6. 6. out (analyzing) a transcript. (Equity Teaching looked over it” (Equity Teaching Analysis Project Analysis Project 2001) 2006). Even though the gender gap in the NAEP mathematics scores has not changed in the lastLike her peers, Megan found that the transcribing ten years, research has established that boys areand coding of her teaching helped her become more becoming increasingly disaffiliated from schoolsconscious about the amount of praise and criticism because of the classroom management strategiesshe gave students. being used (Sullivan and Bishop 2005). Tarlie now tries to address the behavior problems of both girlsFollowing preservice teachers and boys in her class.into in-service placementsI recently observed some former preservice teach-ers from my mathematics methods class who are Concluding Thoughtscurrently teaching in nearby schools. Afterward, The methods used in the Equity Project are not lim-when I interviewed them to learn how the Equity ited to elementary preservice teachers’ mathematicsProject has shaped their mathematics teaching, two instruction. The project could be used to uncoverthemes emerged: (1) they ask questions of all the inequity in science (see Nelsonstudents to learn their thinking; and (2) they address 2006), literacy, and social stud-behavioral problems equitably and consistently. ies teaching or used to reveal People who areWilma, an undergraduate student from spring 2003, in-service teachers’ inequitablecommented on what she had learned from theEquity Project: practices. Further, although this project focused on gender ineq- innumerate in the It was really the first time that it [gender equity] uity, it also has the potential for teachers to examine inequitable twenty-first century had ever even been brought to [my] attention— the idea that you may not realize that you are practices with minority students and students from different will increasingly calling on the same kids all the time and that you socioeconomic status. could be basing a whole lot of assumptions that The Equity Project provides find themselves in may not be true for your class because you feel teachers only an early indica- like they totally get it when you really are only tion of equitable instructional the same position calling on five kids. (Equity Teaching Analysis practices and only from one per- Project 2006) spective—verbal interactions. as those who were To further investigate genderWilma’s teaching reflected this idea of asking allher students questions about their thinking. She equity, teachers need to examine more than the verbal interac- illiterate in thedirected 53 low-level and 20 high-level questionsto different students in the class. Many high-level tions of one lesson because lessons can vary considerably. twentieth century.questions were follow-ups to low-level questions. As they work with students,When queried about why she asked these questions, teachers should consider long-term trends that mayWilma responded, “Because I want to see where exist in their own teaching. One way to addresstheir thinking is and what misconceptions they these trends is for teachers to repeatedly investigatehave, if any. I’m trying to get a quick check in with their teaching over time to see if these inequitableeveryone and then follow up with certain students practices persist and if the self-prescribed interven-depending on what they initially said or where they tion plans had positive effects on students who wereare in their understanding” (Equity Teaching Anal- initially marginalized. Other areas of equity thatysis Project 2006). For this lesson, questioning stu- teachers should examine include the curriculumdents was an integral part of Wilma’s instruction. (Boaler 2002) and student assessment (Morgan and For Tarlie, an undergraduate during fall 2004, Watson 2002). Teachers can work toward equity inthe Equity Project made her realize that she was these areas by determining whether the activitiesmuch harder on boys than on girls regarding behav- are engaging for all students, whether the problemsioral problems. “I [was] more likely to call a boy, or tasks allow struggling students to be successfulto tell him to stop doing something and recognize and gifted students to be challenged, and whetherthat he’s doing something wrong when there’s a the interpretative judgments on student assessmentsgirl right there doing the exact same thing and I are consistent and rubric based.Teaching Children Mathematics / March 2007 393
  7. 7. Figure 4 Elementary preservice teacher’s graph based on the data summary sheet Teacher Analysis Data Graph 120% Boys % Girls % 100% Whole Class % Total % 80% Percentage 60% 40% 20% 0% Pr-Ac Pr-Non AcCr- AcCr- Non Non Q-LL Q-HL AcInt- AcIn- Inf- Inf- Tallies Ac Int Eff AcCr- AcCr- Fac ShCt Aca Non M H Ac Verbal Interaction Categories Key: Pr-Ac—Praise, academic; Pr-Non Ac—Praise, nonacademic; AcCr-Int—Academic criticism, intel- lectual quality; AcCr-Eff—Academic criticism, effort; Non AcCr-M—Nonacademic criticism, mild; Non AcCr-H—Nonacademic criticism, harsh; Q-LL—Questions, low-level; Q-HL—Questions, high-level; AcInt- Fac—Academic intervention, facilitates; AcIn-ShCt—Academic intervention, short-circuits; Inf-Aca—Infor- mation, academic; Inf-Non Ac—Information, nonacademic The means of combating inequitable teaching course. This approach also highlights who receives practices are awareness and action. Systematic more substantive feedback during mathematics analysis of a transcript of teacher-student dialogue instruction and who is singled out for behavioral and graphing coded data illuminate the type of ver- problems. These are issues that affect all students, bal interactions teachers used in their instruction. not just one gender. Several research and practitio- This approach highlights whether a teacher limits ner articles examine and address equity in instruc- opportunities for groups of students to learn, limits tion (see Particularly helpful opportunities for building conceptual understand- readings to use with preservice teachers should ing, or limits participation in mathematical dis- begin with the definition of the Equity Principle394 Teaching Children Mathematics / March 2007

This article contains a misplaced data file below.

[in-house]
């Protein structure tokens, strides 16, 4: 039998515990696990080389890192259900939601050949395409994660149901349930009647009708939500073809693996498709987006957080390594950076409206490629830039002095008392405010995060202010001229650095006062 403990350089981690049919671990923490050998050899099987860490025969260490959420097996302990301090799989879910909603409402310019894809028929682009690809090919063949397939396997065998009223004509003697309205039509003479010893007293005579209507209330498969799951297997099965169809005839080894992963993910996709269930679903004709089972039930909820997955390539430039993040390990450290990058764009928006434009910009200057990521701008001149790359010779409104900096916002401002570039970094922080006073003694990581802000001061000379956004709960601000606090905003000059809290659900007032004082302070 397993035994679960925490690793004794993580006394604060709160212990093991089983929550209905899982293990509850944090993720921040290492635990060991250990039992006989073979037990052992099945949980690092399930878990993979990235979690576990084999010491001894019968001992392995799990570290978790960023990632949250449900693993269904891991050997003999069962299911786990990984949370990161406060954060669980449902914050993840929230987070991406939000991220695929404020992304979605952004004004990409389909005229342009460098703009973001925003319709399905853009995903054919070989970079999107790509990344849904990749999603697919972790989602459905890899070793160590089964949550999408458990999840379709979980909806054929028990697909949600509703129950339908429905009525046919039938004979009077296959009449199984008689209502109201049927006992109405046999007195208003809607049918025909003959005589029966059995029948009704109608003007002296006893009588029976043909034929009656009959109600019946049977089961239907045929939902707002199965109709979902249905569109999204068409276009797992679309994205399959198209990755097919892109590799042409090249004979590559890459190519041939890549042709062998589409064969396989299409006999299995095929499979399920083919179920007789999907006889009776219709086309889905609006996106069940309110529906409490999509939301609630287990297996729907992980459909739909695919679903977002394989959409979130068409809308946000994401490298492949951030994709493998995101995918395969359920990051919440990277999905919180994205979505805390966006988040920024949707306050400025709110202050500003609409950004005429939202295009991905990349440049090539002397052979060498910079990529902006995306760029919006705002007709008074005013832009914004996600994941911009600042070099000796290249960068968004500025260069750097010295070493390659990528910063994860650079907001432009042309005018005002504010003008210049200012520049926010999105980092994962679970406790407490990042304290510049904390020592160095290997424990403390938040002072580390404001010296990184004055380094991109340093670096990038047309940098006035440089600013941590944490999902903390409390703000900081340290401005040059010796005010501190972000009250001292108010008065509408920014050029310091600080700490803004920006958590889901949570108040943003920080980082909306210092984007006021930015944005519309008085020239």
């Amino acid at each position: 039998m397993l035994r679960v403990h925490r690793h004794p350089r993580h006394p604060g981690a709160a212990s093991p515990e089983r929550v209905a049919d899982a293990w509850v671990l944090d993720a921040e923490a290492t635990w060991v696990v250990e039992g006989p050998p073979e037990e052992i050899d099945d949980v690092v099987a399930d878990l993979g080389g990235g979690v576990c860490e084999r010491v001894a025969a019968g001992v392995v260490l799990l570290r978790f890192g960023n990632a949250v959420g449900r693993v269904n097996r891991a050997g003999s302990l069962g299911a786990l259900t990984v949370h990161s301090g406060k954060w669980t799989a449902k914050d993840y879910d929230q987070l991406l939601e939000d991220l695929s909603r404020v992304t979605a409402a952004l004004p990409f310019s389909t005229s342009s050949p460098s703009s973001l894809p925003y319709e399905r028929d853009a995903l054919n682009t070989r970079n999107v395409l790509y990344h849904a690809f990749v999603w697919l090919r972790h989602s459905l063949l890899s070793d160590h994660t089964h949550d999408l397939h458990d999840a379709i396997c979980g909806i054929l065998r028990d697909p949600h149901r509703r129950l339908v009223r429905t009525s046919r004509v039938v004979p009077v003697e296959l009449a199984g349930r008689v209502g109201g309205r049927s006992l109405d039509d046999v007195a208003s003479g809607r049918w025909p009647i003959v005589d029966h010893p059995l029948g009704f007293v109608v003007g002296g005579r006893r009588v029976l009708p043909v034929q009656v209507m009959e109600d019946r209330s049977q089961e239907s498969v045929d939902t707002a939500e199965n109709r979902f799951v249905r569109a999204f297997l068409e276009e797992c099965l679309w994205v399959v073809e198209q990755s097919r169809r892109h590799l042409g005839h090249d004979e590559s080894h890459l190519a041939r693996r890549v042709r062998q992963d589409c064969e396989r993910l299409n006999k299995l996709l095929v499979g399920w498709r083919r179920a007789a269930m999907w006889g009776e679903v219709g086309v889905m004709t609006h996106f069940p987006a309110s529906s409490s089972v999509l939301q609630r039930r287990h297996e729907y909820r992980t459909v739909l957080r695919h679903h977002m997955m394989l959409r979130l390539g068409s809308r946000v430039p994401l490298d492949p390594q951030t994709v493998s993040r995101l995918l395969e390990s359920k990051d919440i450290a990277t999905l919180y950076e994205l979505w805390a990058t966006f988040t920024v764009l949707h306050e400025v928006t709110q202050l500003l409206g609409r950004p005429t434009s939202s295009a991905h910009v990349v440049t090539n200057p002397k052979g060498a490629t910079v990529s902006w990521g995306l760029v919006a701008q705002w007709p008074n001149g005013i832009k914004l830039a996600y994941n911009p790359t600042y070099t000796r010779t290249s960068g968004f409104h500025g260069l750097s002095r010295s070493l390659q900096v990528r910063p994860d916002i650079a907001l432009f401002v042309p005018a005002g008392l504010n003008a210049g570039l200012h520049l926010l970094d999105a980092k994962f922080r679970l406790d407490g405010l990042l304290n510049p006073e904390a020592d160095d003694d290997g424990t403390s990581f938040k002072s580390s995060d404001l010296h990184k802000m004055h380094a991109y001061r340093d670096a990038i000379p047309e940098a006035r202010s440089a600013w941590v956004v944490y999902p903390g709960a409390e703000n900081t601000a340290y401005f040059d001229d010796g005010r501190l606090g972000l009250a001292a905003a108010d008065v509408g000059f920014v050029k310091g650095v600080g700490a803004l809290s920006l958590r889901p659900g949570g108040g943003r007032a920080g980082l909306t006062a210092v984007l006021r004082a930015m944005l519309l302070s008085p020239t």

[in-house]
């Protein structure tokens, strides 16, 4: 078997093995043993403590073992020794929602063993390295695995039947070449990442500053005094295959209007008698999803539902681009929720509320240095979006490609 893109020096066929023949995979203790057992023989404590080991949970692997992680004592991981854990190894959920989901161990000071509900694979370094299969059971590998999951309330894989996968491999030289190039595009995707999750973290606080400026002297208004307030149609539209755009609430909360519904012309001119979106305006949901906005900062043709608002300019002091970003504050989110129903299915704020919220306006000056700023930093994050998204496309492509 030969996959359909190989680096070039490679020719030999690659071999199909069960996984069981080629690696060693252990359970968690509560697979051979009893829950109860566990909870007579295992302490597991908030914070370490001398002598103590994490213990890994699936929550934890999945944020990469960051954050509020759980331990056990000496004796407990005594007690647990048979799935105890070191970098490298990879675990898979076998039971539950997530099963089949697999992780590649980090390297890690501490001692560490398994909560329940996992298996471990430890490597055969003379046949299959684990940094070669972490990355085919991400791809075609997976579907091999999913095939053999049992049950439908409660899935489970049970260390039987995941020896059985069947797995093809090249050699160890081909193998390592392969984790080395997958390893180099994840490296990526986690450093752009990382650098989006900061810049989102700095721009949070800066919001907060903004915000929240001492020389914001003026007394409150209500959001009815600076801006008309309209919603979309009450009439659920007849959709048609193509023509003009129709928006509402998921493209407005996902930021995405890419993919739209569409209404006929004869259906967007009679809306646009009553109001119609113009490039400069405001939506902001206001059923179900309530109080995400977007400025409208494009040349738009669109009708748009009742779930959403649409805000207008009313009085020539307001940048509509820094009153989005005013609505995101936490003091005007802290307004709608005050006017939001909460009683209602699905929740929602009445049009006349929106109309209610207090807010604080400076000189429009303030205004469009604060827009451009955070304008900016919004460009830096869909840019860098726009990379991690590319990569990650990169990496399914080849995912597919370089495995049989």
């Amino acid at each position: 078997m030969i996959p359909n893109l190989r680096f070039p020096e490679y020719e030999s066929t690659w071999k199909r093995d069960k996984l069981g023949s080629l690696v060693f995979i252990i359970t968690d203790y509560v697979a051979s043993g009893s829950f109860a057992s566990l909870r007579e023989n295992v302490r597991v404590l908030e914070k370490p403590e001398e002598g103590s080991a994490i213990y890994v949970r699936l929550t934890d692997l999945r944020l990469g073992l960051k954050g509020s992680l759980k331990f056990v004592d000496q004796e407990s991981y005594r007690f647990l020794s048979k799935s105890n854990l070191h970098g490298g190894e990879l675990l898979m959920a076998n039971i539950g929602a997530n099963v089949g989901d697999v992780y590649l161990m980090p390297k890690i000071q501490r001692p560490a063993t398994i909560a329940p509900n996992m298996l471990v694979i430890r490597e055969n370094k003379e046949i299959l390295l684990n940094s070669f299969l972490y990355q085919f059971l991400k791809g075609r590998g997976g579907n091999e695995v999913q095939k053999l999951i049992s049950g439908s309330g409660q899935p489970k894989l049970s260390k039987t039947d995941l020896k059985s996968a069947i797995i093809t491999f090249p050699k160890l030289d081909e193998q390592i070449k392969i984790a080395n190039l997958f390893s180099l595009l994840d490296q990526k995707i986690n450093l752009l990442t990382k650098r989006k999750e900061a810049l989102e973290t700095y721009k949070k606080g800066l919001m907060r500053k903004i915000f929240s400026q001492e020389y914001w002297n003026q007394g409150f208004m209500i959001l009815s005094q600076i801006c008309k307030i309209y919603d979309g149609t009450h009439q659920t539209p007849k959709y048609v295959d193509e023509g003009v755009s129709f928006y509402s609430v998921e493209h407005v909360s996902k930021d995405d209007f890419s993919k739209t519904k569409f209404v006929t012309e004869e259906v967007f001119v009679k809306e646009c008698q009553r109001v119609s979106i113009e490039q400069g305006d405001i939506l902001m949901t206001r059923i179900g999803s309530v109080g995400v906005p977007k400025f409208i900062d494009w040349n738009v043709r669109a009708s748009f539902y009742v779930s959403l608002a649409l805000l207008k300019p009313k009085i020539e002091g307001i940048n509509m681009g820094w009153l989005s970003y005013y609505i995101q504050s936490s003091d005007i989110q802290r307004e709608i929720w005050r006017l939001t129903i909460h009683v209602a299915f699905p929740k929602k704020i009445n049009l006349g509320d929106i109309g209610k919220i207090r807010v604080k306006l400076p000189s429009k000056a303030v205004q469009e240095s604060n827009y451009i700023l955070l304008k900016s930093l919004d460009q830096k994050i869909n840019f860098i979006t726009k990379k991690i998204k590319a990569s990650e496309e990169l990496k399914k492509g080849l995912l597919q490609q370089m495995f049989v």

8. 8. (NCTM 2000) and include Cohen (1994), Gilbert Figure 5(2001), Levi (2000), Perez (2000), and Rubel andMeyer (2005). Sample reflection questions for Equity Project written report Questions to think about as you write your paper Did you notice that you were asking higher-order questions to one genderReferences more often than to the other? Why did this occur?Boaler, Jo. “Learning from Teaching: Exploring the Re- Did you notice that you were providing mild criticism to one gender more lationship between Reform Curriculum and Equity.” often than to the other? Why might this be? Journal for Research in Mathematics Education 33 Were you deliberately trying to change the natural outcome of the data by (July 2002): 239–58 being deliberate in whom you were calling on? Why did a certain group of stu-Cohen, Elizabeth G. Designing Groupwork: Strategies dents participate less? Is the quality of your interaction with certain students for the Heterogeneous Classroom. New York: Teach- favoring or disfavoring their learning experience? ers College Press, 1994. Did a group of students dominate the dialogue? Why would this be?Equity Teaching Analysis Project. Interviews conducted 2001–6. Discuss your data analysis and its implicationsFennema, Elizabeth, Thomas Carpenter, Victoria Ja- Were disruptive students getting more “air time”? What does this mean for cobs, Megan Franke, and Linda Levi. “A Longitudi- the learning of students who were well behaved? nal Study of Gender Difference in Young Children’s Were you asking more low-level questions than high-level questions? What Mathematical Thinking.” Educational Researcher 27 does this mean for the type of instruction you are providing? (June–July 1998): 6–11. Do your interactions consist mainly of providing academic information andGilbert, Melissa C. “Applying the Equity Principle.” asking low-level questions? What does this mean for all students’ ability to Mathematics Teaching in the Middle School 7 (Sep- learn mathematics? tember 2001): 18–19, 36. How can gender differences in the classroom unintentionally lead to differenc-Hanson, Katherine. Teaching Mathematics Effectively es in your students’ performance, achievement, and motivation? Discuss what and Equitably to Females. New York: ERIC Clear- this means for your instruction and your students’ ability to learn from you. inghouse on Urban Education, Institute for Urban and Minority Education, 1992. Examine your transcript for the interactions that occurred after you askedLampert, Magdalene. Teaching Problems and the Prob- questions or provided instruction to the whole class lems of Teaching. New Haven, CT: Yale University Who responded to you? Whom did you call on? Were the same students Press, 2001. responding to you when you asked questions to the whole class? How did youLevi, Linda. “Gender Equity in Mathematics Education.” respond to them? What was the gender ratio for students you called on after Teaching Children Mathematics 7 (October 2000): asking a question to the whole group? 101–5.Martin, Brian. “Mathematics and Social Interest.” In Ethnomathematics: Changing Eurocentrism in Math- Mathematics for All!” Mathematics Teaching in the ematics Education, edited by A. B. Powell and M. Middle School 10 (May 2005): 479–83. Frankenstein, pp. 155–72. Albany, NY: State Univer- Shepardson, Daniel, and Edward Pizzini. “Gender Bias sity of New York Press, 1997. in the Classroom—A Self-evaluation.” Science andMcGraw, Rebecca, Sarah Theule Lubienski, and Mari- Children (November–December 1991): 38–41. lyn E. Strutchens. “A Closer Look at Gender in NAEP Sullivan, Mary, and Penny Bishop. “Disaffiliated Boys: Mathematics Achievement and Affect Data: Intersec- Perspectives on Friendship and School Success.” tions with Achievement, Race/Ethnicity, and Socio- Middle School Journal 37 (November 2005): 22–30. economic Status.” Journal for Research in Mathemat- Zaslavsky, Claudia. The Multicultural Math Classroom: ics Education 37 (March 2006): 129–50. Bringing in the World. Portsmouth, NH: Heinemann,Morgan, Candia, and Anne Watson. “The Interpretative 1996. s Nature of Teachers’ Assessment of Students’ Math- ematics: Issues for Equity.” Journal for Research in Mathematics Education 33 (March 2002): 78–110.National Council of Teachers of Mathematics (NCTM). Principles and Standards for School Mathematics. Reston, VA: NCTM, 2000.Nelson, Tamara. “Using Guided Video Reflection to Learn about Equity in Elementary Science Educa- tion.” Paper presented at the annual meeting of the American Educational Research Association, San Francisco, April 2006.Paley, Vivian. “On Listening to What Children Say.” Har- vard Educational Review 56 (May 1986): 122–31.Perez, Christina. “Equity in the Standards-Based El- ementary Mathematics Classroom.” Focus 7 (April 2000): 28–31.Rubel, Laurie, and Margaret R. Meyer. “The Pursuit ofTeaching Children Mathematics / March 2007 395